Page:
Retail Apocalypse Is Not All Bad News For Surviving Mall Stores

Image courtesy of Ben Schumin

With retail chains going bankrupt or closing stores at a record pace, mall landlords have empty slots that need filling. That’s good news for the retailers who remain and are able to negotiate better deals for their mall stores.

The Wall Street Journal reports that the slew of retail bankruptcies and closures so far this year has left mall owners in a bind and more open to working with the retailers still littering their halls.

Vacancy rates in enclosed malls have increased slightly to 7.9% in the first quarter of 2017, from 7.8% in last quarter.

While the change is fairly insignificant, it’s given retailers a bit more ammunition to ask their landlords for lower rents, renovations, and more flexible terms.

Mall mainstay Express tells the Journal that it plans to renegotiate about 50% of its lease terms when they come up for renewal over the next three years.

“We’re going to continue to create more flexibility than we have today with our leases. And if we can’t get the rents we need, we will close stores,” the company said.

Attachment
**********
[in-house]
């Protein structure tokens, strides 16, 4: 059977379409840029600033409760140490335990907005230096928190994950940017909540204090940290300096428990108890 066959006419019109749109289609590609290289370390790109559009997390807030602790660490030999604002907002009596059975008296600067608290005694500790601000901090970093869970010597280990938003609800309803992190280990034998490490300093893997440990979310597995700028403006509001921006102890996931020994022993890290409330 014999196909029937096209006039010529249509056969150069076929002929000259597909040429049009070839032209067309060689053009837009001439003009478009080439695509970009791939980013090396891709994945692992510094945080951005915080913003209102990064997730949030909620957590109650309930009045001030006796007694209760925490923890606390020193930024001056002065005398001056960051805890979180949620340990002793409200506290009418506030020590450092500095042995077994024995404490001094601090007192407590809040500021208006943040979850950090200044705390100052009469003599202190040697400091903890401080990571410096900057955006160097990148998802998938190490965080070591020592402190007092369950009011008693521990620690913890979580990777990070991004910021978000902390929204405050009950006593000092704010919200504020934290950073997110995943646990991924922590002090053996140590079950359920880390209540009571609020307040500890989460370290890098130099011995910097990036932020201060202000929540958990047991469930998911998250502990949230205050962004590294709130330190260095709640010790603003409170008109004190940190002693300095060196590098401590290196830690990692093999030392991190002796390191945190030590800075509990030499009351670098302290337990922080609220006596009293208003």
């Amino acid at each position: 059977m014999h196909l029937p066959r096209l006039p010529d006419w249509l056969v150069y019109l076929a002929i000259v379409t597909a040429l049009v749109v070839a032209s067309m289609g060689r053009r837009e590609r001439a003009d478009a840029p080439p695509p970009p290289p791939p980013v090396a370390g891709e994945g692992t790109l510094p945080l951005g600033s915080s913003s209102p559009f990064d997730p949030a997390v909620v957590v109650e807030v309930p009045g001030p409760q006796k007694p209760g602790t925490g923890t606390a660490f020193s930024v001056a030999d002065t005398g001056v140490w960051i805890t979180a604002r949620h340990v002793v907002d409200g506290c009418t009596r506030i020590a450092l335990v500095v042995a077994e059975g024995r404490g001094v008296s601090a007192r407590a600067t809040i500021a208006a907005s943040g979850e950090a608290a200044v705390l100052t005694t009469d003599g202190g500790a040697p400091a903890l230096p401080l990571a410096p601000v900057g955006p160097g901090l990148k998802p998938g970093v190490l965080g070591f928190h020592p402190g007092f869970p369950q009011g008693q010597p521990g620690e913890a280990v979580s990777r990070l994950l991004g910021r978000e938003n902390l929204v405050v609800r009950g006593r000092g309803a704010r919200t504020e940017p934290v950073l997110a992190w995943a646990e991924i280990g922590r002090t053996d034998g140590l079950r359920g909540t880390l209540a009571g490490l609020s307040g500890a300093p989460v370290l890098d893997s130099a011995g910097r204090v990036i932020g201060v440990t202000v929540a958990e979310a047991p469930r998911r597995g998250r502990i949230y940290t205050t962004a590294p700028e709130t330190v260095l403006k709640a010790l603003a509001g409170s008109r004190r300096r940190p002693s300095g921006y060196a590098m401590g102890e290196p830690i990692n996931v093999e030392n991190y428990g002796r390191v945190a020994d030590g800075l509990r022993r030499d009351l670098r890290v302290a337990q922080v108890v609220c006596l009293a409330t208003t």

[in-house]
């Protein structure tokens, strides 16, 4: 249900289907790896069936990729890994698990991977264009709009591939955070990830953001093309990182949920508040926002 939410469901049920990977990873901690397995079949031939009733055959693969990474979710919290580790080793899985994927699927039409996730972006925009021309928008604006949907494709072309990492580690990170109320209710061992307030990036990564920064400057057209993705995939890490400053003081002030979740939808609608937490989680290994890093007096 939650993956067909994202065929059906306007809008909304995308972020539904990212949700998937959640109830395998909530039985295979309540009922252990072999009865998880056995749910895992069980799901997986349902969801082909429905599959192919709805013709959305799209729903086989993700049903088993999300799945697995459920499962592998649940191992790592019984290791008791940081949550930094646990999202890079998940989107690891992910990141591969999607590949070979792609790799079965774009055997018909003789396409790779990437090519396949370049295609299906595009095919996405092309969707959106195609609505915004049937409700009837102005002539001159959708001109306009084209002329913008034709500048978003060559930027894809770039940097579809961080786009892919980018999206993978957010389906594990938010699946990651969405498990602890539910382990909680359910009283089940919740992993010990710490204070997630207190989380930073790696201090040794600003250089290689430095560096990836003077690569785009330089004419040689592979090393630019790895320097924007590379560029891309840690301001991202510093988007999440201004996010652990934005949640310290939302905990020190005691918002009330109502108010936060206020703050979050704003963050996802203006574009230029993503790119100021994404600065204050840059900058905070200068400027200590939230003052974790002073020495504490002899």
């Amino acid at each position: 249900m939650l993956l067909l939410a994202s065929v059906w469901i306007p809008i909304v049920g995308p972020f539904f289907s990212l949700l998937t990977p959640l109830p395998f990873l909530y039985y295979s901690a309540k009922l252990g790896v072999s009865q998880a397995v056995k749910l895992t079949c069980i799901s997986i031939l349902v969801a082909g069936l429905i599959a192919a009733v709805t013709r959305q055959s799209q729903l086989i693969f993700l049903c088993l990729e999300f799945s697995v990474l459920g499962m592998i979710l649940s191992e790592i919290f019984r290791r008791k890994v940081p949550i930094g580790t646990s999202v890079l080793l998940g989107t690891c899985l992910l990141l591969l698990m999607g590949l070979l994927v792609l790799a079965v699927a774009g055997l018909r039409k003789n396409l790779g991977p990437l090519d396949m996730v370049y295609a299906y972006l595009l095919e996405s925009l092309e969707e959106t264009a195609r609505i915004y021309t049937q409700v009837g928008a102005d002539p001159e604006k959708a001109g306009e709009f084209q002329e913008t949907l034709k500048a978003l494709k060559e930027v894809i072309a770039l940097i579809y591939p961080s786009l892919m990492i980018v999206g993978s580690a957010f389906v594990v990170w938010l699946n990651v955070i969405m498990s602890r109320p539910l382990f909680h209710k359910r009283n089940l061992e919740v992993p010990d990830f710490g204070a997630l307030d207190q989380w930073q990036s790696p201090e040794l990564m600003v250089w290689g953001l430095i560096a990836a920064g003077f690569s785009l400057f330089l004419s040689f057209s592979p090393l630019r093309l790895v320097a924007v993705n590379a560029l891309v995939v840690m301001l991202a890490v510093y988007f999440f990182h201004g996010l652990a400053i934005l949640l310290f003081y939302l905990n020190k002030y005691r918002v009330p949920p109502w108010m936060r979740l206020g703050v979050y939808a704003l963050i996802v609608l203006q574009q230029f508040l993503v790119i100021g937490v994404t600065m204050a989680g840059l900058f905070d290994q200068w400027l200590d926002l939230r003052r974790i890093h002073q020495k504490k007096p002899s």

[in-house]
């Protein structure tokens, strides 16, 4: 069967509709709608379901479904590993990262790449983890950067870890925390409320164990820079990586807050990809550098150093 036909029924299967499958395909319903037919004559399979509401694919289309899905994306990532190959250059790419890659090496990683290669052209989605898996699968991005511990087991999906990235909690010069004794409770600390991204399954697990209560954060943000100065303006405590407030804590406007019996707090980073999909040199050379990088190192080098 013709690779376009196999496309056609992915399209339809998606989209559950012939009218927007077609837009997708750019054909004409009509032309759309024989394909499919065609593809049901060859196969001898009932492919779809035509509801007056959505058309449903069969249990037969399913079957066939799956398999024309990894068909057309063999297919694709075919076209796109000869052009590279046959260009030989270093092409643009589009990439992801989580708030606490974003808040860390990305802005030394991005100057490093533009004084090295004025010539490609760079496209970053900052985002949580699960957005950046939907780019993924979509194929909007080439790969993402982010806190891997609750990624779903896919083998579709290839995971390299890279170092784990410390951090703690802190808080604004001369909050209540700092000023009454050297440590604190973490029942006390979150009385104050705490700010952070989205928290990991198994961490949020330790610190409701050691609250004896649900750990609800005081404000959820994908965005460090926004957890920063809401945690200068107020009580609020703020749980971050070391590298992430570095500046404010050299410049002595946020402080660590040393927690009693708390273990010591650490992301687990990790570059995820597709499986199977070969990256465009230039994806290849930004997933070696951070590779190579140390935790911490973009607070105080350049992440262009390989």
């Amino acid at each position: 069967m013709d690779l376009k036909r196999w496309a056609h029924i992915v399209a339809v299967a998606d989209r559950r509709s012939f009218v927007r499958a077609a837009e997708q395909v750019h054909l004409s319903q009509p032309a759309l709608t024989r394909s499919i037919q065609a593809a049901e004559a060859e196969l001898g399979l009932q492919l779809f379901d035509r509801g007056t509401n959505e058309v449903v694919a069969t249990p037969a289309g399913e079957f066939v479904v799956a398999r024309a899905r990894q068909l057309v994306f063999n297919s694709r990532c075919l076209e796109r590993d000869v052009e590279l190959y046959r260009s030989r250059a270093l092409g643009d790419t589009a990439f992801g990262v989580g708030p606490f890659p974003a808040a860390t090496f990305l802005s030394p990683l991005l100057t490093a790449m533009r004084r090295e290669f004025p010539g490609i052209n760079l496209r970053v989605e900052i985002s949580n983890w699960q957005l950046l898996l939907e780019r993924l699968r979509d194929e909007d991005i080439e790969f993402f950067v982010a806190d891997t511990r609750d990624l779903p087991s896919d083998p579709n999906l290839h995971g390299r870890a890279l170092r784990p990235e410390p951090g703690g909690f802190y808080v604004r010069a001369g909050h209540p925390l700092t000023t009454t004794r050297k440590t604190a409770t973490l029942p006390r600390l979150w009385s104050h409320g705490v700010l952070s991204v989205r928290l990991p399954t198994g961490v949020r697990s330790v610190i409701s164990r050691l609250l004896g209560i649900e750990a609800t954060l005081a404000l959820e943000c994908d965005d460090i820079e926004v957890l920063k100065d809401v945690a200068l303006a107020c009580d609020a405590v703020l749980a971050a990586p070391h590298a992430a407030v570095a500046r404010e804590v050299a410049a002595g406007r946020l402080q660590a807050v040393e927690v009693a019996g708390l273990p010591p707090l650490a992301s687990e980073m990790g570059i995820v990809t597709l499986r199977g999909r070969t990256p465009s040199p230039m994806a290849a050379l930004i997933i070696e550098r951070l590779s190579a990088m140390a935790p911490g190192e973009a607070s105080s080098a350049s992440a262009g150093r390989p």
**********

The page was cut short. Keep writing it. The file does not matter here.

Last week, when Ascena Retail Group — parent company of Ann Taylor, Lane Bryant, and dressbarn — announced the closure of up to 650 stores, it said it may be able to save as many as 400 of those locations if it can successfully renegotiate its retail leases.

Retailers aren’t the only tenants looking to get a better deal: The WSJ reports that many restaurants are also flexing their muscles when it comes to lease terms.

“Food operators are negotiating very aggressive deals and they are getting away with it,” Cynthia Murphy, senior vice president at real estate services firm CBRE overseeing the mall leasing business, tells the WSJ. “More landlords are looking at food as an anchor to create sizzle for their centers.”

While landlords likely don’t want to lose more tenants, the WSJ notes that they aren’t just giving into every demand.

Instead, the success of lease negotiations seems to rely on who’s asking for concessions and where the mall is located in the first place.

Landlords who believe that a retailer has staying power or will bring in more customers might be more likely to provide that company with better lease terms.

Additionally, if the location is in a high-traffic area, the landlord might be able to backfill if tenants vacate. This means the landlord might be less likely to negotiate terms or give in to current tenants’ demands.